Student Critic Patrick Dalziel interviews Andrew Lee, director of short film Melon Grab, at EIFF 2017
Andrew Lee’s latest short film Melon Grab is a beautiful examination of friendship, separation and skateboarding. I was lucky enough to get five minutes talking with Lee about the film and his previous works.
Melon Grab has a strong focus on emotion, backed by powerful central performances, with the familiarity between the two leads feeling almost improvisational in tone. Was this the case?
The skateboarders in the East Coast of Australia all know each other because it’s a very small community. I paired them up specifically, because I saw they had some connection. They don’t live in the same town, one lives in Sydney and one lives in Newcastle, but when they auditioned together I could tell they were friends. I put them together and there was just the right kind of chemistry. There was some improv, such as where I sat down with Noah Regan (Corey in Melon Grab) and we discussed his first girlfriend. It was improv I suppose, but also mildly scripted.
The cinematography from Dane Howell creates a lucid atmosphere in the film, how did he come to your attention?
We went to film school together, but had never actually worked with each other directly. Both of us skateboarded and would talk about doing something together. We graduated two years later and then I pitched him this film, because he lives near my father on the central coast. So, we skated around and thought up this escape drama. It’s crazy we actually made it, and got funding for it.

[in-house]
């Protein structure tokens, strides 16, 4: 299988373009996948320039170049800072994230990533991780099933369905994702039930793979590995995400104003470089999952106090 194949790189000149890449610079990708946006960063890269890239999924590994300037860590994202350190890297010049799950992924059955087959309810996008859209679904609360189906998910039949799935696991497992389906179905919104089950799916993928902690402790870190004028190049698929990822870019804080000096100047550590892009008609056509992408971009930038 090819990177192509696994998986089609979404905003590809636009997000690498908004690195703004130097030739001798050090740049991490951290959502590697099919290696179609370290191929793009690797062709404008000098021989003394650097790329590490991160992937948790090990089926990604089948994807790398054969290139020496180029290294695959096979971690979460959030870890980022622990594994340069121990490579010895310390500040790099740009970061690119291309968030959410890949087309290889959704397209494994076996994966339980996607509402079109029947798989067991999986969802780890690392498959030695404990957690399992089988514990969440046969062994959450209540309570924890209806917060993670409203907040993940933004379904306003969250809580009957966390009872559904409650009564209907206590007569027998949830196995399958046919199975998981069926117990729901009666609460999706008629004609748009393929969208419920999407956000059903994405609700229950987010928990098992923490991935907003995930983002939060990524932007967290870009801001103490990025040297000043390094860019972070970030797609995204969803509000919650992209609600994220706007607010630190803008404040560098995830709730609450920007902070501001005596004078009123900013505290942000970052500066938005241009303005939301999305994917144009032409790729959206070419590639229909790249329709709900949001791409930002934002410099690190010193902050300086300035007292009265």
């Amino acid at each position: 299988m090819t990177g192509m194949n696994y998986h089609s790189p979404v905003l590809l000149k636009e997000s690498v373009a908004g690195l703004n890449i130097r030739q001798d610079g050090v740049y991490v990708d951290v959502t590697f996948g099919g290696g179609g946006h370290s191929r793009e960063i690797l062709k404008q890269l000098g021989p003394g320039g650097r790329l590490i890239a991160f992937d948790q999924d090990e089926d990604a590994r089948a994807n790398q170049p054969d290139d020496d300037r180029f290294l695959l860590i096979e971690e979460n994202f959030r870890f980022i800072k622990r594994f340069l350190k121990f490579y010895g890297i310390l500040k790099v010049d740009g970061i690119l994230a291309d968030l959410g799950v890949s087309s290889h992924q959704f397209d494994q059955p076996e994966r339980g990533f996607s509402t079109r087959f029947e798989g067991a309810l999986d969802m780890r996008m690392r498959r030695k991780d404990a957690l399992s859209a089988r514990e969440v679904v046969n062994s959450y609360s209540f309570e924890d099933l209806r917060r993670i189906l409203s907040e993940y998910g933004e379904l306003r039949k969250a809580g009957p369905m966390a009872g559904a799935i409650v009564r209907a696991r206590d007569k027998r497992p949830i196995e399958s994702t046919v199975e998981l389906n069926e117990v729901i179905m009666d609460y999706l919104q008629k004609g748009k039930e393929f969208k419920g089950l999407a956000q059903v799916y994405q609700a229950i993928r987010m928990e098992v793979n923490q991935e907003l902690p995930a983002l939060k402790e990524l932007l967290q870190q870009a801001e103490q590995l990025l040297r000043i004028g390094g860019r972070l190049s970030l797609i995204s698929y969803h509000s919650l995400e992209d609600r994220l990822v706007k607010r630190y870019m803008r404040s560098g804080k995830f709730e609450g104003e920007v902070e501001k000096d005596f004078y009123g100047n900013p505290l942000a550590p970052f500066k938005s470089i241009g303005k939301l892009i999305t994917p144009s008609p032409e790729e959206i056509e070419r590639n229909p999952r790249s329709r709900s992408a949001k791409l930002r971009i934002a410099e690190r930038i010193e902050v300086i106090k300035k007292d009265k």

The story has a very personal element to it with the themes of divorce and separation, how much of it was taken from real life?
When I was younger my parents split up, not exactly like the story here though. I did have to change schools and move suburbs. It’s a very traumatic thing to happen, and it’s tough to process it at a young age. Especially having to leave someone who is the most important person to you outside of your family at that time. It just so happens that Noah Regan’s family went through a divorce and ended up moving from Sydney to Newcastle, starting a new life. Which is a big thing for fourteen-year-old.
It's interesting how the story draws away from the importance of friendship rather than focusing heavily on the inevitable. Was this always the direction you wanted to take on the film, or did it develop as it went on?
No, that definitely was the direction. Jaxon, who’s the goofier character, his main role was to cheer Corey up whenever he was feeling down. He was always trying to make him laugh. If boys see their friend is down you know you’ve got to give him shit, or poke him in the eye!
It’s very close to a brotherly connection at times.
Yeah, definitely! Most the guys that watch this can relate because it’s just goofing about and that’s how they deal with situations like this.
You have an extensive number of films on imdb, spanning a few genres. Is experimentation important to you?
I’d say I’m just practicing. I’m originally a production designer, and I designed so many films, to the point where I started getting paid for it and getting big jobs, that was kind of a training ground. This is my first funded film, the ones before that were just student films as I tried to figure it all out.
Patrick Dalziel is 20 and studies Journalism at Edinburgh Napier University.